In the time after diagnosis, you may experience many different feelings. Common reactions are anxiety or fear, sadness and, sometimes, anger. Such strong emotions can make you feel as if you're losing control of your emotions or your life. You may never have felt this way before and it can be overwhelming.
When you have lung cancer, you will have to deal with many things for the first time. No matter how you're feeling, support services are available to you. If you speak to your GP or medical team, they can refer you to someone such as a counsellor or psychologist who can help you manage these feelings.
A counsellor or psychologist:
- encourages you to talk about any fears, worries or emotions you may be feeling
- helps you to work through feelings of loss or grief
- can help you and your partner with relationship issues
- helps you resolve problems so that you can find more pleasure in your life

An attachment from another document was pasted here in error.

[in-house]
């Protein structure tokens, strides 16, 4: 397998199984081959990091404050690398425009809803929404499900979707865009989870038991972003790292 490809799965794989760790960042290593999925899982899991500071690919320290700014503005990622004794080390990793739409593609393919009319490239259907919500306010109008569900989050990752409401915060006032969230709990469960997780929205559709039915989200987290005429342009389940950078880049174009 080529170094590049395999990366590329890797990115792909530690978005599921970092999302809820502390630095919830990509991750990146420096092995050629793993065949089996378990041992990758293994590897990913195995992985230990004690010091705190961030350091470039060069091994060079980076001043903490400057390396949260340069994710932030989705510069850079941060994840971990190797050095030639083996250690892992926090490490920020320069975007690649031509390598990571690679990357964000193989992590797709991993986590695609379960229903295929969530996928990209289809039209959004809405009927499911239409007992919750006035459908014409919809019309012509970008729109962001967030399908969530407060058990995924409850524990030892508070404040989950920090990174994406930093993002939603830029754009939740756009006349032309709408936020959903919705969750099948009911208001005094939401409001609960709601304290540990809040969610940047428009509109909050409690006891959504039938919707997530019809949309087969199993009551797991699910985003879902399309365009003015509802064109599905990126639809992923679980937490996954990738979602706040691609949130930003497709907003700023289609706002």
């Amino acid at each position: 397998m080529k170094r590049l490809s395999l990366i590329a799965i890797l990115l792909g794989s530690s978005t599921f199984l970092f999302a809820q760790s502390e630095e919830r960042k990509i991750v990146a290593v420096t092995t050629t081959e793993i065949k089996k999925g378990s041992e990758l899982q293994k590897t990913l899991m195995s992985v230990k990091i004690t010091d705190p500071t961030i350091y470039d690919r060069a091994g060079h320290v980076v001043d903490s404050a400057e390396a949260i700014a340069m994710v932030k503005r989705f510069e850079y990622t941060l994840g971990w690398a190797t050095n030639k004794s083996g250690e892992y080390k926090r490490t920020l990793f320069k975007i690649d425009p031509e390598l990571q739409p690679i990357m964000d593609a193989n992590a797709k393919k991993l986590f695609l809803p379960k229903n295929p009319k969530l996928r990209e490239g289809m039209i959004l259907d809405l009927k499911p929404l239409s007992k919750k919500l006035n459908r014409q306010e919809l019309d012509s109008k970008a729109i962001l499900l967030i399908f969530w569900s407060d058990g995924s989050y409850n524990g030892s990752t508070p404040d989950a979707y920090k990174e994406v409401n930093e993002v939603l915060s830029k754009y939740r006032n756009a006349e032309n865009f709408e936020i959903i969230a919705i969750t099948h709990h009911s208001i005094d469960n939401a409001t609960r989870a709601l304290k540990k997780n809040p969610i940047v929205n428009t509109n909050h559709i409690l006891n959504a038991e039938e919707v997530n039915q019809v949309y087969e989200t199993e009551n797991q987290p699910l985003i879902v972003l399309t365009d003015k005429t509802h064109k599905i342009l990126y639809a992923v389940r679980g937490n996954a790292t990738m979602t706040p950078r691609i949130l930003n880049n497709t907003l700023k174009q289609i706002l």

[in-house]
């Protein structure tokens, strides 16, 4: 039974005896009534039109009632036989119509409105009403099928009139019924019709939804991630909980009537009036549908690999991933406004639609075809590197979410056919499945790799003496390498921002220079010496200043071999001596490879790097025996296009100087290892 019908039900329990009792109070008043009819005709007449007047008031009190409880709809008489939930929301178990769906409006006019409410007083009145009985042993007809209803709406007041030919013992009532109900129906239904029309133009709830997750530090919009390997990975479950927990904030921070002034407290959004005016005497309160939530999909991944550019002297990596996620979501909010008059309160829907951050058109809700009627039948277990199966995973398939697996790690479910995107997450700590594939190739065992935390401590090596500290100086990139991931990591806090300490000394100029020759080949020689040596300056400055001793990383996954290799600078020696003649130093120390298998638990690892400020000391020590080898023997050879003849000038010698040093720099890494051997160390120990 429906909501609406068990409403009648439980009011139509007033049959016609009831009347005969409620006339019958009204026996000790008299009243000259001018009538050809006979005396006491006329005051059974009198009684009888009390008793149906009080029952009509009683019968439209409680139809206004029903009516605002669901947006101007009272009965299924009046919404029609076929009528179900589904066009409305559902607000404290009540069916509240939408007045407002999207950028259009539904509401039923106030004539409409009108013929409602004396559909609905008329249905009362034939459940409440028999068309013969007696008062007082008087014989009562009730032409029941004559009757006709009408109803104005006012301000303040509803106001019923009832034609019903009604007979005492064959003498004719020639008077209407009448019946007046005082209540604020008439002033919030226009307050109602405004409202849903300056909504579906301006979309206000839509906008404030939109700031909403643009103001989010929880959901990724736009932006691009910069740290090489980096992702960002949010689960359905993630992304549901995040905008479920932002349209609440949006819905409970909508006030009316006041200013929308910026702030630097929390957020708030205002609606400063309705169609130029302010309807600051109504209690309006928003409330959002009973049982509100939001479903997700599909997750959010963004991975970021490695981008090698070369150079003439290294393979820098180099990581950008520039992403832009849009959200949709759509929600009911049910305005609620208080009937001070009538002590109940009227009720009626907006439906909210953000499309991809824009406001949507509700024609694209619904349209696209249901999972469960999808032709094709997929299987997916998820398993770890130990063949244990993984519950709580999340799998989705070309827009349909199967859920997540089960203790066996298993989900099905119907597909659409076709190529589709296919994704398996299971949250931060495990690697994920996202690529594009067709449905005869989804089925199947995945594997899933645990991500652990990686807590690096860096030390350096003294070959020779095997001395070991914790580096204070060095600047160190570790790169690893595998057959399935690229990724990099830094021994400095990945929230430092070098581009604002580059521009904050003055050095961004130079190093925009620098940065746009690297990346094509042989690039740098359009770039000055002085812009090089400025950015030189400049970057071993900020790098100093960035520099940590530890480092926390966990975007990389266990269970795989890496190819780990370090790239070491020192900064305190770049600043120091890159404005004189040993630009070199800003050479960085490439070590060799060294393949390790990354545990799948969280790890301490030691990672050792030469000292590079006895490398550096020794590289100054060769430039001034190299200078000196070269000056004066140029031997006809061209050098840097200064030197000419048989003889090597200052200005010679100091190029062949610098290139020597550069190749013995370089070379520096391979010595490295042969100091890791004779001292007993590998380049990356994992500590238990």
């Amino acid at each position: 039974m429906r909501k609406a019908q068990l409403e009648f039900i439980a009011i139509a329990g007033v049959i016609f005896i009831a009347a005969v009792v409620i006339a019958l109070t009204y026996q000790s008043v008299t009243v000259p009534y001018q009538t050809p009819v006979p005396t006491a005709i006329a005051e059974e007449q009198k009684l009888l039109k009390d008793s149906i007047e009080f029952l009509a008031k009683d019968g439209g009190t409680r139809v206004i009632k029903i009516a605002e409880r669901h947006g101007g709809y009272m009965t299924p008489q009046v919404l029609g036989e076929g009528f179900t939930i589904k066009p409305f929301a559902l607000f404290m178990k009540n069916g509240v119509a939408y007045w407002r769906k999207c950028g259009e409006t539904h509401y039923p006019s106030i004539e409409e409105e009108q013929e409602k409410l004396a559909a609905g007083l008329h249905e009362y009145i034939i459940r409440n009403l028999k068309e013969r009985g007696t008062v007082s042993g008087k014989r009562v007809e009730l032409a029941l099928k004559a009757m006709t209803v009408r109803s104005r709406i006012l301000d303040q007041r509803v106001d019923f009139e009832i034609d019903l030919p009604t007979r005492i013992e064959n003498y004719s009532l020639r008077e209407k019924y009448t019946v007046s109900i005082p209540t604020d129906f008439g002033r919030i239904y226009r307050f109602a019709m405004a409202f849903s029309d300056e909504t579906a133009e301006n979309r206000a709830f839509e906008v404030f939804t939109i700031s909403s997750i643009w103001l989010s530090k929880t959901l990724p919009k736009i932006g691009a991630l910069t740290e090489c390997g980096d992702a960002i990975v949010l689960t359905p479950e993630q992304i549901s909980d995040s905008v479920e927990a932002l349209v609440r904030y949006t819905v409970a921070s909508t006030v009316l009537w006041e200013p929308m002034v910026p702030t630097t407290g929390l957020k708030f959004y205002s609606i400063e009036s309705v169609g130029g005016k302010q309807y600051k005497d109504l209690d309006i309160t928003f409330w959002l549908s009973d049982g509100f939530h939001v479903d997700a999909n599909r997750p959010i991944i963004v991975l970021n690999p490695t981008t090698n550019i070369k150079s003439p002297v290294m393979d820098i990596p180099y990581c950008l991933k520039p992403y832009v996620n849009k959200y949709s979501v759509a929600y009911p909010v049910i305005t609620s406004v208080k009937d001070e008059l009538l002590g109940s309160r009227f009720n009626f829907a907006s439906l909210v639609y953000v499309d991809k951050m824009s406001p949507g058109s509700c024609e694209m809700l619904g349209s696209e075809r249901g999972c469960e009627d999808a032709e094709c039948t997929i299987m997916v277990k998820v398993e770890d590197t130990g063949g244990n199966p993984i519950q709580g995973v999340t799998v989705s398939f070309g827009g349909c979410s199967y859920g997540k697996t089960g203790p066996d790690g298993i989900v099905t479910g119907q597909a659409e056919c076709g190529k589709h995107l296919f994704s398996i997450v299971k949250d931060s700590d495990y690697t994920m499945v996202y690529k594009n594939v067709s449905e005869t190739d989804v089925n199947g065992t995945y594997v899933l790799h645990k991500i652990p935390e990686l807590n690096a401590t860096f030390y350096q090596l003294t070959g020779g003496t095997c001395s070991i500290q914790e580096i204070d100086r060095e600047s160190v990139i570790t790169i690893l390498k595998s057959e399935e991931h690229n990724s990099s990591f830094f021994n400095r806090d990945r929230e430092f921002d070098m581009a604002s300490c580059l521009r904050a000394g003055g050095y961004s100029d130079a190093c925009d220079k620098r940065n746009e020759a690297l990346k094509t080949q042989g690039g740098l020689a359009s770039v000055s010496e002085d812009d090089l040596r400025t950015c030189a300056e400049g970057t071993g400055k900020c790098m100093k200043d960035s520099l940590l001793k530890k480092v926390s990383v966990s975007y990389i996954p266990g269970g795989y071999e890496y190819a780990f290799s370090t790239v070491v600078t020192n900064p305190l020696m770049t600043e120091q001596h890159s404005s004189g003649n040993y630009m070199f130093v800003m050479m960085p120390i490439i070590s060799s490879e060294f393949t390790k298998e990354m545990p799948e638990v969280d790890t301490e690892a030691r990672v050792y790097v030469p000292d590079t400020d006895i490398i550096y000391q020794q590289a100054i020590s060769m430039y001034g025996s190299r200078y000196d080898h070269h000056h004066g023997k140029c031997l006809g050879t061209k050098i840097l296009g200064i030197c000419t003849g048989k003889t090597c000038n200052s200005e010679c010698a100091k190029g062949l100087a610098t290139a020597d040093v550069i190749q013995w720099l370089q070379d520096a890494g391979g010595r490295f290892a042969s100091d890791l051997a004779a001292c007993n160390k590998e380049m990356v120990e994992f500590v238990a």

- teaches you ways to handle any anxiety you have
- may show you meditation or relaxation exercises to help ease physical and emotional pain
- can help you to communicate better with your family.
To find a counsellor, contact your GP, your local Cancer Society or phone the nurses at the Cancer Information Helpline 0800 CANCER (226 237).
Social workers are available to help support you and your family/whānau through the social and emotional changes a cancer diagnosis brings. If you don't already have a social worker, your hospital doctor or nurse can arrange a referral.
- provide information and support to help you manage the impact your cancer may have on you and your family
- help set up support services, including help at home (domestic assistance) and help with personal care, so you can stay independent at home
- help with accommodation for you and your family/whānau if you need to travel away from home for treatment
- help make travel arrangements if you are having treatment out of town
- offer advice and information about financial support available